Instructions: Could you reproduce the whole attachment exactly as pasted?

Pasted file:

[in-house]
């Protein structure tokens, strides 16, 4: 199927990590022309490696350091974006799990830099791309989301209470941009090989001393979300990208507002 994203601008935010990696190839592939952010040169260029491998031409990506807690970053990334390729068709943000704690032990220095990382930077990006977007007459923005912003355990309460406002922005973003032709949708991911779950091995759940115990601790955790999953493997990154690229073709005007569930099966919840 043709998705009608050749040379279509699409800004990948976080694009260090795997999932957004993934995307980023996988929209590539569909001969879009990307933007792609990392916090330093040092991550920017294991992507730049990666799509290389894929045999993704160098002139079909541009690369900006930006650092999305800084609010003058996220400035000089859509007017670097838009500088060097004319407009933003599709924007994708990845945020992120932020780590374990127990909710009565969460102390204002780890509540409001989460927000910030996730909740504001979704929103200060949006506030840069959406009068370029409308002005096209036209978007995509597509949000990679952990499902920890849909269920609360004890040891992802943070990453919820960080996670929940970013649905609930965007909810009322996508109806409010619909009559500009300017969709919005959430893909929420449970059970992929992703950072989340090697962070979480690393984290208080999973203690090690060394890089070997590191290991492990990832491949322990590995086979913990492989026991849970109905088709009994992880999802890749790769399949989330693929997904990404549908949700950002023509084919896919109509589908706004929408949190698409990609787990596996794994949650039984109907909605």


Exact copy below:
[in-house]
């Protein structure tokens, strides 16, 4: 199927990590022309490696350091974006799990830099791309989301209470941009090989001393979300990208507002 994203601008935010990696190839592939952010040169260029491998031409990506807690970053990334390729068709943000704690032990220095990382930077990006977007007459923005912003355990309460406002922005973003032709949708991911779950091995759940115990601790955790999953493997990154690229073709005007569930099966919840 043709998705009608050749040379279509699409800004990948976080694009260090795997999932957004993934995307980023996988929209590539569909001969879009990307933007792609990392916090330093040092991550920017294991992507730049990666799509290389894929045999993704160098002139079909541009690369900006930006650092999305800084609010003058996220400035000089859509007017670097838009500088060097004319407009933003599709924007994708990845945020992120932020780590374990127990909710009565969460102390204002780890509540409001989460927000910030996730909740504001979704929103200060949006506030840069959406009068370029409308002005096209036209978007995509597509949000990679952990499902920890849909269920609360004890040891992802943070990453919820960080996670929940970013649905609930965007909810009322996508109806409010619909009559500009300017969709919005959430893909929420449970059970992929992703950072989340090697962070979480690393984290208080999973203690090690060394890089070997590191290991492990990832491949322990590995086979913990492989026991849970109905088709009994992880999802890749790769399949989330693929997904990404549908949700950002023509084919896919109509589908706004929408949190698409990609787990596996794994949650039984109907909605």